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Back in May, Dan and I went for a drive to our favorite bicycle shop. To buy a bicycle-built-for-two, or otherwise known as a tandem bicycle. But don’t worry. This post isn’t about bicycles. It really is about a salvaged wood chalkboard! I’ll save the bicycle story for another day ; )
So, you may be asking yourself why a post about a salvaged wood chalkboard starts off with talking about a bicycle shop. Stay with me. You’ll see.
This bicycle shop happens to be located in the northern part of Lancaster County. Where a lot of Mennonite and Amish live. Where Mennonites and Amish live is where you will find plenty of roadside produce stands and small retail shops that sell antiques, quilts, crafts, etc. Now we don’t usually stop at these stands because we are surrounded by Amish farms right in our own neighborhood.
But on this road to the bicycle shop is one place my neighborhood doesn’t have.
This place. This place full of all things salvaged. It doesn’t have a name. At least that I know of.
As you can see, there are lots of old windows….
and beautiful, old doors. I tried to buy this one, but someone beat me to it!
This is also the place where I found the vintage laddder.
Inside one of the old sheds, you will this Mennonite gentleman (he and his wife own this little gem of a place) making these mirrors from salvaged wood. By hand.
I asked about the wood that he uses to make the mirrors. He told me a story about how an old building in a neighboring town was torn down and he bought all of the wood siding. All of it. And he’s been making these mirrors ever since. He said he can’t make them fast enough. He has orders for hundreds of them. Seems his business has been very successful through word-of-mouth. He showed me his notebook full of handwritten orders. No computers here. Remember, no electricity.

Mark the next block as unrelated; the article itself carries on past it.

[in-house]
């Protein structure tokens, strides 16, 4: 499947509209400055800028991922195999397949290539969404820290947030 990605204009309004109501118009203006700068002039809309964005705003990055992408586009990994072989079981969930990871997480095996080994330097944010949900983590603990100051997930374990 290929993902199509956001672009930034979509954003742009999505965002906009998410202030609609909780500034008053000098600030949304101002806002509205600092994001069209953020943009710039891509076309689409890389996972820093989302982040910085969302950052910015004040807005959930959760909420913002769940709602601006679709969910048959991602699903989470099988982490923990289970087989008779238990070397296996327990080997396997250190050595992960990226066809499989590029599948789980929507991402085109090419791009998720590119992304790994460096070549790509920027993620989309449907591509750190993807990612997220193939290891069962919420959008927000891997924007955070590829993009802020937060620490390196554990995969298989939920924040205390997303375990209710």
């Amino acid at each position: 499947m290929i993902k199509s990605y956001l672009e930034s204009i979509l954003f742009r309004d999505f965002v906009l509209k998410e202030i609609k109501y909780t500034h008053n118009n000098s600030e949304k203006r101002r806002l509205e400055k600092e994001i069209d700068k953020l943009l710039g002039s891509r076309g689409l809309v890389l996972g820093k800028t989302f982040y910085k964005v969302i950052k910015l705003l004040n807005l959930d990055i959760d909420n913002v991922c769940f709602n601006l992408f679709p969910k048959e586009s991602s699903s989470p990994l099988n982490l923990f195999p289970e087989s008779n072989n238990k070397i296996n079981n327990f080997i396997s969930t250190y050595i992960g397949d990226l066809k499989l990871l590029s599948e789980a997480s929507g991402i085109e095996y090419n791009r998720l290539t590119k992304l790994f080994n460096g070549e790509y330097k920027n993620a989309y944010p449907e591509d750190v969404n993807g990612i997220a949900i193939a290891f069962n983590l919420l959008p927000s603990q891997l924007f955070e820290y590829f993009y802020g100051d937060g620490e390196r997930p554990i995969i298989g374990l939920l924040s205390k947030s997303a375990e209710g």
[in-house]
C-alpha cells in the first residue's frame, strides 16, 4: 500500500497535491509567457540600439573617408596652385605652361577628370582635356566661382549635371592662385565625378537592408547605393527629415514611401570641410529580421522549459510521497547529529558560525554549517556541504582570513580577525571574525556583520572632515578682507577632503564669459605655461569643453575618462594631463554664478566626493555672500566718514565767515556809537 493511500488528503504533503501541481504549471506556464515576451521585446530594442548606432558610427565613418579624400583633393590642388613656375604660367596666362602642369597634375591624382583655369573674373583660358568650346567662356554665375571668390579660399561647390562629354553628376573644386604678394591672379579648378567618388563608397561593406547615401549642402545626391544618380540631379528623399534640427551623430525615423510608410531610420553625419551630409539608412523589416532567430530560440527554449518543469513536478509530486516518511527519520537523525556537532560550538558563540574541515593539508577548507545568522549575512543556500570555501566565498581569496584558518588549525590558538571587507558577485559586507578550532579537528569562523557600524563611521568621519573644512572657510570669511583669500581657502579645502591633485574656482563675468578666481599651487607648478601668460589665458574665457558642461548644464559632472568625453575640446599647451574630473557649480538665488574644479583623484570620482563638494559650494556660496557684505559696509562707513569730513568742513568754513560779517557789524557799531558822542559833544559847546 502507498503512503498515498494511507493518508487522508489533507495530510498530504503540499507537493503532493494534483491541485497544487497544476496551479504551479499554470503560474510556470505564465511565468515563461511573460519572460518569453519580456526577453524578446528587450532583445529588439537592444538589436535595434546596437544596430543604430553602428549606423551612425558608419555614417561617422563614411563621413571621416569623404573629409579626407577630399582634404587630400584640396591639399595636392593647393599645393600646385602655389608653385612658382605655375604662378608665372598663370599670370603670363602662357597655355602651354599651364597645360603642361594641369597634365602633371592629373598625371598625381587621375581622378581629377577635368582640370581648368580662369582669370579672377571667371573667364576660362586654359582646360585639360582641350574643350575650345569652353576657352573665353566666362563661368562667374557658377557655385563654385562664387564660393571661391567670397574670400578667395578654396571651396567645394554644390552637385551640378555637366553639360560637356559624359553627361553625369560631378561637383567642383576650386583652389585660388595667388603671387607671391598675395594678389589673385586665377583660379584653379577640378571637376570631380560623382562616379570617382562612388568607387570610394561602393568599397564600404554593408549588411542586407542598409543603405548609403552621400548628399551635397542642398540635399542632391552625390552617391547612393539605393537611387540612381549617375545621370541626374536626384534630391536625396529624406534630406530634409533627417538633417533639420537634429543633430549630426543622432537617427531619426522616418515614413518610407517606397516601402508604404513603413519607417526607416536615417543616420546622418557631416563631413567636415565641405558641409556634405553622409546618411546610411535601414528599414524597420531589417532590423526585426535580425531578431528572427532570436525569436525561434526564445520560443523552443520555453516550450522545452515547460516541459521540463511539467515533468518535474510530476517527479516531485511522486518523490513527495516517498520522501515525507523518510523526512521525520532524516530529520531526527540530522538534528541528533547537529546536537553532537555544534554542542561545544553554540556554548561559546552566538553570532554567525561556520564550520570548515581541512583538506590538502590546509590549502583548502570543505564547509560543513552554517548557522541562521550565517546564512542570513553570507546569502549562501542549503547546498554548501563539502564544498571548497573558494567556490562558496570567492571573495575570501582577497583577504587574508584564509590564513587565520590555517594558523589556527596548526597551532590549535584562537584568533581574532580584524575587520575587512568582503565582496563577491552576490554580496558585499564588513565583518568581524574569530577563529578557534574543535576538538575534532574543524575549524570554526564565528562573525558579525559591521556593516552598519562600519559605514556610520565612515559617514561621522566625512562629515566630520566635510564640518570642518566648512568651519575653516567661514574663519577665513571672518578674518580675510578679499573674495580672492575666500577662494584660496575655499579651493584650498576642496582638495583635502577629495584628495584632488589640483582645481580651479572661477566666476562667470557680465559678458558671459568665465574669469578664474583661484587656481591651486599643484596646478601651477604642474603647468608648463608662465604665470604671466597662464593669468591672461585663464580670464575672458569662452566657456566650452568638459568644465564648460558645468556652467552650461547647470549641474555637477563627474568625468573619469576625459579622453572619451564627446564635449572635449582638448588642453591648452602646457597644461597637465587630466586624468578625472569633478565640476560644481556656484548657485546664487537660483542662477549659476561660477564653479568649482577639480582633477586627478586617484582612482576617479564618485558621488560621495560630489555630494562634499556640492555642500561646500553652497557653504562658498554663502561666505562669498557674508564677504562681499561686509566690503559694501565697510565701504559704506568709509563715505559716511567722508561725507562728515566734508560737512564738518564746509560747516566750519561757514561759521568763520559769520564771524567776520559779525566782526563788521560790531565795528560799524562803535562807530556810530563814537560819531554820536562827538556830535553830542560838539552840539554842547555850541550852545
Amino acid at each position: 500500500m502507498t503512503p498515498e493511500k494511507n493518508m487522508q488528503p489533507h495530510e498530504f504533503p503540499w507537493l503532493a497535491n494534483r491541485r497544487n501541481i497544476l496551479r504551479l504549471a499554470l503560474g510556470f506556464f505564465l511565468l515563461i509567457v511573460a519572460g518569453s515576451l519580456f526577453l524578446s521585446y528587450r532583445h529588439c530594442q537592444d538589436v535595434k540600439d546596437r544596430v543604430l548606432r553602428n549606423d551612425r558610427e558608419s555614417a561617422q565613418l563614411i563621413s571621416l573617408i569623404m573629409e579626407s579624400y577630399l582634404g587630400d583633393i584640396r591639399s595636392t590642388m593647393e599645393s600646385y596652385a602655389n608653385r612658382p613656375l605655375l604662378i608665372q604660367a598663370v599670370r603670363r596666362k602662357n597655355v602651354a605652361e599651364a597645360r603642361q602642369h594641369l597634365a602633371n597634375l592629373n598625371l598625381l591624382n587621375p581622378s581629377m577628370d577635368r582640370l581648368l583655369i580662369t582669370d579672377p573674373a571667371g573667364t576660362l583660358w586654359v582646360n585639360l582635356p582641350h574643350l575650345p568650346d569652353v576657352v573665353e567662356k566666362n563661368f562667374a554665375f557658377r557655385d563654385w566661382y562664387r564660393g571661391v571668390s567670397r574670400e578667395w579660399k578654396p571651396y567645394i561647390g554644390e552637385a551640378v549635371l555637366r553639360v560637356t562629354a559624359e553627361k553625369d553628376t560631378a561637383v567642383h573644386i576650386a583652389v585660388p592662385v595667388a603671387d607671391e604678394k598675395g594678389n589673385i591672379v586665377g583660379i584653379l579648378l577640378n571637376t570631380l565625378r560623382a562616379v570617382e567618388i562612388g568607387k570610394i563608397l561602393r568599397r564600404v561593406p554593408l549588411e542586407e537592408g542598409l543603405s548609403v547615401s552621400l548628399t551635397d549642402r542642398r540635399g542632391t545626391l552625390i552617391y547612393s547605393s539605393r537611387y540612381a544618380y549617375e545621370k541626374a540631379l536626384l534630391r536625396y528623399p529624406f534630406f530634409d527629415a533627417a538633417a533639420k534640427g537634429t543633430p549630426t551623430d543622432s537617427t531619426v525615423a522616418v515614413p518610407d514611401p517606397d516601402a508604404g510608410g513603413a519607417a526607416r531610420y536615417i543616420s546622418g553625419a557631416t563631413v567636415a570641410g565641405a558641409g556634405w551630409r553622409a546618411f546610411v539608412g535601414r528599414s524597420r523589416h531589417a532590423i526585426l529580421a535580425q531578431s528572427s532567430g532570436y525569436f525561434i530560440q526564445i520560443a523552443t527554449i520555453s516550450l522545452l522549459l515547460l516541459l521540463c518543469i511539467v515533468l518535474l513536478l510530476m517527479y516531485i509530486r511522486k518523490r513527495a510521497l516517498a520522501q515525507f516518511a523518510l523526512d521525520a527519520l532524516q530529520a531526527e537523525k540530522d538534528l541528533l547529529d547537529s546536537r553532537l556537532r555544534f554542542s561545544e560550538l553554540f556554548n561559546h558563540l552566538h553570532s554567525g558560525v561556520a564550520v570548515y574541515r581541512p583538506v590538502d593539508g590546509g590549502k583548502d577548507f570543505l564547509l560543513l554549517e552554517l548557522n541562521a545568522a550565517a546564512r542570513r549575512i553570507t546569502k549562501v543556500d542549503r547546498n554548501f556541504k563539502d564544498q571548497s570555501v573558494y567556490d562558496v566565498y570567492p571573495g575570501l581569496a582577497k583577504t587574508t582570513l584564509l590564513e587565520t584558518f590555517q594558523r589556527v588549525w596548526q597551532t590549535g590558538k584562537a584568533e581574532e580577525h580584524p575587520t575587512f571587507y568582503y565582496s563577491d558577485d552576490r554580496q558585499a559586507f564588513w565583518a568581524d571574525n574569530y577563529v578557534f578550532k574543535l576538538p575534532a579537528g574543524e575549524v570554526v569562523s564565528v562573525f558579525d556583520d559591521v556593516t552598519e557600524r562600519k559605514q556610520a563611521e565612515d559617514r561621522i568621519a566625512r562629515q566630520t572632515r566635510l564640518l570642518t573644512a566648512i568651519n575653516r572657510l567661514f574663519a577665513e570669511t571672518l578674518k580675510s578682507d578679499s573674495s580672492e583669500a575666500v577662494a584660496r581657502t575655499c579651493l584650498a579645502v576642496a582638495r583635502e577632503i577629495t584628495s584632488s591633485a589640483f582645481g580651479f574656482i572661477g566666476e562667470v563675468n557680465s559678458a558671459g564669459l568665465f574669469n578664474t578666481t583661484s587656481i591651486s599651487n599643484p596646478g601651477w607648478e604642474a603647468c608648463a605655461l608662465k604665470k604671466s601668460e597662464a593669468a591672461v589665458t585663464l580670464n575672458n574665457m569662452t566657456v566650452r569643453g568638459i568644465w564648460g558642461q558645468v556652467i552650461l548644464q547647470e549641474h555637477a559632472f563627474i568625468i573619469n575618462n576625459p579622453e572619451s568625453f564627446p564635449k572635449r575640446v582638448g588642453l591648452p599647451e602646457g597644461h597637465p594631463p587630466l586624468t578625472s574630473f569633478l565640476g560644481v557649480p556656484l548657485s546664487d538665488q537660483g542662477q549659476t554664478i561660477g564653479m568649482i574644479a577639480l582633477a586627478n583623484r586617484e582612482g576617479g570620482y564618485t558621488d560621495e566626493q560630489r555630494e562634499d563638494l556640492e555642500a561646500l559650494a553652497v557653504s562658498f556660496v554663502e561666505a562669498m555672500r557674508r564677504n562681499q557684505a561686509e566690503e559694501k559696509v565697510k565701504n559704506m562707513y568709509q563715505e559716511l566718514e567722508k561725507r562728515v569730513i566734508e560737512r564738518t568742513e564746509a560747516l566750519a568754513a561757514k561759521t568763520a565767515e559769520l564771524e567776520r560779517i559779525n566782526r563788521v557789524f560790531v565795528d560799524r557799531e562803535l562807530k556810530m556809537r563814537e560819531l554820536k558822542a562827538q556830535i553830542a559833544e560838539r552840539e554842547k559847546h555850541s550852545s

I asked him if I could buy some of the salvaged wood to make my own mirror. He was happy to lead us into the barn to pick out the pieces of wood. That was an experience! We had to navigate up two flights of steep, crooked, half-broken sets of stairs (ladders really) that had no railing, to the loft of that big, old barn. I have to admit that I didn’t walk up those steps – it was more of a crawl!
And there it was. Stacks and stacks of this old, salvaged wood siding. I quickly picked out my pieces and wondered how the heck we were going to carry them down those steps!
I soon found out!
He just slid them hrough the loft door!
Once my wood was home, I kept thinking about those mirrors. Did I really want to make a mirror? Or something else? Something else became a chalkboard.
I used my miter saw to cut the pieces of wood, then nailed and glued them together.
It’s not the best miter cut job ever. In fact I wanted to redo them but Dan convinced me that since the wood was old, chippy, and imperfect that it was good that the corners were imperfect, too. I like his way of thinking!
After applying several coats of blackboard paint onto a sheet of thin plywood, I stapled the plywood onto the back of the imperfect frame.
I would think that the old chippy paint is probably lead paint, so I rolled on a few coats of polycrylic to keep the chippy paint from flaking off.
I found the perfect place to hang it. It’s short passageway to the hallway from the kitchen and the bare walls were screaming for this big chalkboard.
I would love to have an entire wall painted with chalkboard paint, but I’m too chicken to do it! Would you? Or is this big, old salvaged wood chalkboard enough? For now, it is for me!
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